This post is part of my Palestinian cooking series (which includes regional cuisines) following my trip to Nazareth.
Coffee is the traditional beverage across much of the Arab world and historical Ottoman empire. Introduced first in Sufi monasteries in 15th-century Yemen, coffee spread from its origin of Ethiopia across the Middle East, afterwards spreading to Italy and the rest of Europe. The first coffeehouses, and coffeehouse culture, emerged in major cities of Cairo, Aleppo, and Istanbul–about a century before cafes opened in European cities like Venice and Vienna.
Arabic coffee is prepared by brewing fine coffee grinds and serving the drink unfiltered. It’s similar to Turkish coffee, but Arabic coffee is typically brewed with cardamom and served without milk or sugar, giving it a distinct and recognizable taste. Served throughout the day, after meals, and into the evening, Arabic coffee is sipped from small cups holding one or two-ounces. It’s often accompanied by small snacks, like fresh fruit, dates, dried fruit or baklava, to offset the bitterness of unsweetened coffee.
When visiting family in Nazareth, we paused to drink Arabic coffee several times daily. In each instance, whether at home or in a cafe, there was a notable element of care dedicated to preparing, serving, and drinking this style of coffee. Since it’s brewed fresh in a small coffee pot, it lends itself particularly well to multiple servings and small gatherings. It’s often presented with decorative pots, cups and saucers, and sweet treats. The tiny cups invite a delicate touch and small restrained sips. And, more so than single-serving coffee, the moments enjoying Arabic coffee felt reserved for connection and conversation. To me, it became clear that Arabic coffee is best served hot, fresh, and enjoyed with good company.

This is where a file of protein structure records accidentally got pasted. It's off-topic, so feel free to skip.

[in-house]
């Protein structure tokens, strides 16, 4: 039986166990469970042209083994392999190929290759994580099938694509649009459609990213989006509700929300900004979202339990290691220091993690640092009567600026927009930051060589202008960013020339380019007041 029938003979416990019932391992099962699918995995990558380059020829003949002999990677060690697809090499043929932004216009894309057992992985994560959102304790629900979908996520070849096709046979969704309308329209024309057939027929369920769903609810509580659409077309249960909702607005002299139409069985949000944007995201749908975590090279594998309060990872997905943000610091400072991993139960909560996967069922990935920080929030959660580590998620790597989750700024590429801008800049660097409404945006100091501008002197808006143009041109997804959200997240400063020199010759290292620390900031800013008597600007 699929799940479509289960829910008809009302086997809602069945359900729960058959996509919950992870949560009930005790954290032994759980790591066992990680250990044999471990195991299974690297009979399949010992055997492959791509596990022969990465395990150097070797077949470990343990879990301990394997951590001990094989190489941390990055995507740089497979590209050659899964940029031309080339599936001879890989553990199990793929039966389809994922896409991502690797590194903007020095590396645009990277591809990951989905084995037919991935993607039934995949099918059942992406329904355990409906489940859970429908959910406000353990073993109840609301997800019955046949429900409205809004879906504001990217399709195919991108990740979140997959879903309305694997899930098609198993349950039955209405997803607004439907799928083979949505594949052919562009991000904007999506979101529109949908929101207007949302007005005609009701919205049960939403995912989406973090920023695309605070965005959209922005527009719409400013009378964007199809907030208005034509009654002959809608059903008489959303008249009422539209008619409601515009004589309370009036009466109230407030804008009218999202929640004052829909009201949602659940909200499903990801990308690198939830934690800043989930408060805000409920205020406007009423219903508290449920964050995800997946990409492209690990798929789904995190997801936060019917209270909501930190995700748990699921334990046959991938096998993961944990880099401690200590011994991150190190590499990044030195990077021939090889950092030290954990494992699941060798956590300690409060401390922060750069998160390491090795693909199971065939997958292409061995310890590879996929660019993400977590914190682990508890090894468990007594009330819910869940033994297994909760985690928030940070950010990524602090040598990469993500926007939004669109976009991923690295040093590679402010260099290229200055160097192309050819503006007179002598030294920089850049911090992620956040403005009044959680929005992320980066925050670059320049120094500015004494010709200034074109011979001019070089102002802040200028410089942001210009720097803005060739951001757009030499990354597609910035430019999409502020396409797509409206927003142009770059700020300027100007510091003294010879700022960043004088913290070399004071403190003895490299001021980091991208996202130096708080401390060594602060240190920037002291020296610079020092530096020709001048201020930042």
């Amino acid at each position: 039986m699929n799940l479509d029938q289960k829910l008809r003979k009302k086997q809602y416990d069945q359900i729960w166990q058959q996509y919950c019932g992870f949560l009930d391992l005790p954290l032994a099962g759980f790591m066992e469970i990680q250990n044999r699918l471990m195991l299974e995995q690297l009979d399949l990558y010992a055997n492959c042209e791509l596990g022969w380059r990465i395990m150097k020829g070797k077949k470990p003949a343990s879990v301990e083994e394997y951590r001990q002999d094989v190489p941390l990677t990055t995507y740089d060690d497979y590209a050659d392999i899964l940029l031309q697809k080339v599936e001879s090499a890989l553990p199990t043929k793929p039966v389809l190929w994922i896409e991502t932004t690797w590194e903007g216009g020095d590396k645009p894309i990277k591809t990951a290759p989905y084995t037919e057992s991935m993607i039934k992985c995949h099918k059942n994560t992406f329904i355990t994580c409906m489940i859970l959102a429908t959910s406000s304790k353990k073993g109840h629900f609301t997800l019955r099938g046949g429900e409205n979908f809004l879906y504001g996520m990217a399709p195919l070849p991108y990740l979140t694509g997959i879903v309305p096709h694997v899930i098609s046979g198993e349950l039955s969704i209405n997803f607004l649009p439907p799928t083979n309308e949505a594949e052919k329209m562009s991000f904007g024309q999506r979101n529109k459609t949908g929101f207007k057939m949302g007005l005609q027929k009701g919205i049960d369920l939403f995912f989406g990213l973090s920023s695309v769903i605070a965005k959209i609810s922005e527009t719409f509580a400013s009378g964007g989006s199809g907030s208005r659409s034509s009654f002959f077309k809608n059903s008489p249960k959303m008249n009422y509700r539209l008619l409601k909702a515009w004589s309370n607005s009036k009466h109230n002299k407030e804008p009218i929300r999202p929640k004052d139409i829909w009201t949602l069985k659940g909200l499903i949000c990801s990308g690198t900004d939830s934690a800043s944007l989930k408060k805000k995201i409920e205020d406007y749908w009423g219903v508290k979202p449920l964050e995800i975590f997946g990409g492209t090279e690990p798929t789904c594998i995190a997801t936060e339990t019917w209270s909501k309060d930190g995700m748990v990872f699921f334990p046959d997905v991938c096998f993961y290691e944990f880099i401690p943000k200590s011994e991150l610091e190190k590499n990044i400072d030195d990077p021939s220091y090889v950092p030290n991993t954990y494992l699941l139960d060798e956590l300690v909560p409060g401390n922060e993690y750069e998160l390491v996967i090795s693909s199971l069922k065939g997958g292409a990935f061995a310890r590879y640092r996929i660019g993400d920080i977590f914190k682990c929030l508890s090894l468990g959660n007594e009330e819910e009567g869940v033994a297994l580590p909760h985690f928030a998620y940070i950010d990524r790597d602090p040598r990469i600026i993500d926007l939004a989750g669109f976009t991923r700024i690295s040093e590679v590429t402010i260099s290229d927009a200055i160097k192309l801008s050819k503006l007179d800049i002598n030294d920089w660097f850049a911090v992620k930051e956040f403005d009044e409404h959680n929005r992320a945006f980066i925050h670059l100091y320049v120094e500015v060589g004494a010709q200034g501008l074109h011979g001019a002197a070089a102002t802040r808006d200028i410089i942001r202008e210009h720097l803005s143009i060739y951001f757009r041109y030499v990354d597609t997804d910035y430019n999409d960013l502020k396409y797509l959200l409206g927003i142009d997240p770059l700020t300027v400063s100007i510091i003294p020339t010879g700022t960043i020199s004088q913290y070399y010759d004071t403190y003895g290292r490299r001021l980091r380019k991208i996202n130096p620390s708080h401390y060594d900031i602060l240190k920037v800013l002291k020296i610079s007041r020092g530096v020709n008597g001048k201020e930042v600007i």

Serves about four 2oz cups
2 Tbsp Arabic coffee, very finely ground
12 oz water
Add water to a small saucepan and bring to a boil on medium-high heat. Reduce temperature to medium-low and add finely ground Arabic coffee. Stir gently and simmer on stove for about 2 minutes. Watch closely and be careful that the water doesn’t boil rapidly or boil over. After a few minutes, remove from heat and let steep for about 5 minutes.
At this point most of the coffee grinds will have settled to the bottom of the saucepan. Pour slowly into small cups to serve, stopping before the larger coffee grinds pour into the cup. While sipping coffee, be mindful that some of the coffee grinds may have settled into the bottom of the cup. Serve with a small snack or treat on the side.
Arabic coffee can be found in most Middle Eastern grocery stores. But, if unavailable in your area, it can be prepared using very finely ground coffee beans and brewing with small pieces (or ground) cardamom. I haven’t experimented with this method, but have seen recipes with 1/8 tsp of ground cardamom for each tablespoon of coffee.
Note: While Arabic coffee is traditionally served in small cups without milk or sugar, it can also be enjoyed in larger coffee cups with milk and/or sugar, if preferred.